Five years ago, after an academic career in Europe, Benedict Beckeld gave up teaching for writing and returned to New York, where he had spent his teenage years. The timing was fortunate. His older brother, Baltsar Beckeld, was newly divorced and living on the ground floor of a two-story, two-family brick house in Borough Park, Brooklyn. Dr. Beckeld, who has a Ph.D. in philosophy, ancient Greek and Latin, moved in with him.
His brother, an actor and former museum director, transformed the unkempt backyard, planting shrubbery and adding strings of solar lights that went on at dusk. The location was close to Dr. Beckeld’s mother and stepfather, who also rented in Borough Park.
The brothers paid a monthly rent of around $1,400. The landlady, who knew their mother, “gave us a friendly price,” said Dr. Beckeld, 39, who was born and spent his childhood in Sweden.
Last summer, after suffering from sudden stomach pain, Baltsar Beckeld received a diagnosis of pancreatic cancer. Two months later, he died, at age 42.
“My brother was the person I loved more than any other,” Dr. Beckeld said.
He knew he couldn’t stay in the apartment. “It was too emotionally difficult for me to live in the place we had lived together,” he said.
So he prepared to move. He aimed to find a one-bedroom rather than a studio, preferring not to sleep in the same room as his thousands of books, which collect dust, though he dusts often. He wanted a separate kitchen, too, so cooking residue and odors would not permeate the pages.
With a budget of up to $2,200 a month, Dr. Beckeld thought he could find a place on the Upper East or Upper West Side of Manhattan. As a musician — he plays the violin — he was eager to be close to the city’s cultural and arts institutions. An agent took him around.
“This was my first time” apartment hunting in New York, he said. “I realized that when they say a one-bedroom, they don’t really mean a one-bedroom — they mean a glorified studio.” Some listings referred to a “real” one-bedroom, he added, “but that still includes a kitchen area in one of the rooms rather than a separate kitchen.”
He visited a fourth-floor walk-up, for $2,000, in the West 80s, across from a schoolyard. “The moment I walked in, I knew it was no deal,” he said, as the kitchen and living room were one. “I would have had to cook, work, read and do everything in the same space, and the space wasn’t large enough anyway.”
For $1,800, a ground-floor apartment on Park Avenue near East 98th Street was comparatively large. But the area seemed rundown and loud; directly outside, Metro-North train tracks emerged from underground.
“I probably should have used Google Street View to rule out neighborhoods,” Dr. Beckeld said. Seeing what his money would buy in Manhattan “definitely took the wind out of my sails.”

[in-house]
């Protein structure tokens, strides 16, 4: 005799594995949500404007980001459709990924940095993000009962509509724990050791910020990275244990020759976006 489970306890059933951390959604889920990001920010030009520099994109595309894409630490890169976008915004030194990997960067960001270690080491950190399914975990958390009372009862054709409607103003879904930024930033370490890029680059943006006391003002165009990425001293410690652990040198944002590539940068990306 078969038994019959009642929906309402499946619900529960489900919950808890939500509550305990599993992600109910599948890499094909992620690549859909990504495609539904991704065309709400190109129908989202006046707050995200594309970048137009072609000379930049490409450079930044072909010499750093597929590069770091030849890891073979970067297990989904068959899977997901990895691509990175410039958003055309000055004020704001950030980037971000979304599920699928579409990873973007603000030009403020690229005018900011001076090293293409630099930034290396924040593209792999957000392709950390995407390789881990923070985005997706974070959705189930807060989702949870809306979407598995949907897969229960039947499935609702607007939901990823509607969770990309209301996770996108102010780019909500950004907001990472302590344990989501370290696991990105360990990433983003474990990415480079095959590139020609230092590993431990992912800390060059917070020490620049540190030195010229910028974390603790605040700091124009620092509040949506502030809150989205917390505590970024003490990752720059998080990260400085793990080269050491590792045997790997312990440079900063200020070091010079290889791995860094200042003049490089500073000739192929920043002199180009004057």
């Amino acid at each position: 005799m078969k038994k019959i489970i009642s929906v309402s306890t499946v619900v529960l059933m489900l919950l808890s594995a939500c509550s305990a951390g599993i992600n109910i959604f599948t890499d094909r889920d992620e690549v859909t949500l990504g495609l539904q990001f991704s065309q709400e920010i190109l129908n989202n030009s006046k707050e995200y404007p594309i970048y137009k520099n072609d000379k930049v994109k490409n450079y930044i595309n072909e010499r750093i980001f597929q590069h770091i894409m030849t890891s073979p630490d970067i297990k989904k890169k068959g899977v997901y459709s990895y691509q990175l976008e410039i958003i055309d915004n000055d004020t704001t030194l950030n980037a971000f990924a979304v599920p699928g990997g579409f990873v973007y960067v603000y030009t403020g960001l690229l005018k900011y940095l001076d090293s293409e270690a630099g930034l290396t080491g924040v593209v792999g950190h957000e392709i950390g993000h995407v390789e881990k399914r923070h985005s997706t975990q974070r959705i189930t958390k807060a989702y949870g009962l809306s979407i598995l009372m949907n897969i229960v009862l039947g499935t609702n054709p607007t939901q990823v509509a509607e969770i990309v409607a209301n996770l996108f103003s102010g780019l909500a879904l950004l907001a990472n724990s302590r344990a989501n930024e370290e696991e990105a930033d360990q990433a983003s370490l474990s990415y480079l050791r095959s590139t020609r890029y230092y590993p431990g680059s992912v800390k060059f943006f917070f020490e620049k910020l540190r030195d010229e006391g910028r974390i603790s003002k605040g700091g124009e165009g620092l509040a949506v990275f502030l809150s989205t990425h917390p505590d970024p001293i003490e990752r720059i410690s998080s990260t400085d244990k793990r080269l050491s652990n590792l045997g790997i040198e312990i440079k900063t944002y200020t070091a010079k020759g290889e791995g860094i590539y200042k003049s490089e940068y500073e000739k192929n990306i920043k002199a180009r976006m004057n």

He learned that a suitable place would cost around $3,000. And without a regular job, it would be tough to meet a strict Manhattan landlord’s income requirements. Dr. Beckeld writes primarily on philosophy (which he used to teach, along with classics); he also gives violin and foreign-language lessons.
So he decided to return to Brooklyn, where he could get sufficient space for a lower rent. He would be near his parents, too.
“Since I lived away from them for 10 years on a different continent, I enjoy having what remains of my family not too far away,” he said.
Dr. Beckeld turned to Craigslist, and found a place in Ditmas Park that seemed suitable: The one-bedroom, in a four-story brick building dating to the 1920s, had 850 square feet, high ceilings and a separate kitchen overlooking an interior courtyard. The rent was $1,750. The building didn’t have a laundry room, but there were plenty of other advantages, including big closets and updated appliances. Dr. Beckeld signed on in the fall.
In the meantime, his mother, Simonne Beckeld Hirschhorn, had also been considering a move. She and her husband, Mordechai Hirschhorn, who were living on the third floor of a house in Borough Park, wanted more space. Maybe they could move into the Beckeld brothers’ old place. It was bigger, and Ms. Hirschhorn could build a beautiful sukkah, the temporary structure constructed for the Jewish festival of Sukkot, in the well-tended yard. Also, the apartment made her feel closer to Baltsar.
“I asked Benedict, ‘Would you feel creepy if we came to live here?’ He said, ‘No, on the contrary, you will make the place look so different anyway,’” she said. Ms. Hirschhorn, the director of a recreational program for Holocaust survivors, enjoys interior decorating.
So in the winter, the Hirschhorns moved, too.
“It made me feel this was my son’s legacy to me,” Ms. Hirschhorn said. “I felt a certain comfort in that. The grief is going to be with me the rest of my life no matter where I live, but here I feel the closeness of him. Here, he was happy.”
As for Dr. Beckeld’s new home, he finds it quiet and well suited to his work. Bookcases line the living room walls. “I am fairly introverted, so sitting quietly in my office space and working is appealing to me,” he said.
And he barely recognizes his old place, which is an easy bicycle ride away, or a two-bus trip. “My mother has a very different style,” he said. “All shades of pink are welcome.”
Still, Dr. Beckeld has a tough time there. “Walking in there is like visiting a haunted house,” he said. “My brother’s shadow is everywhere.”
Published at Thu, 21 Feb 2019 10:00:10 +0000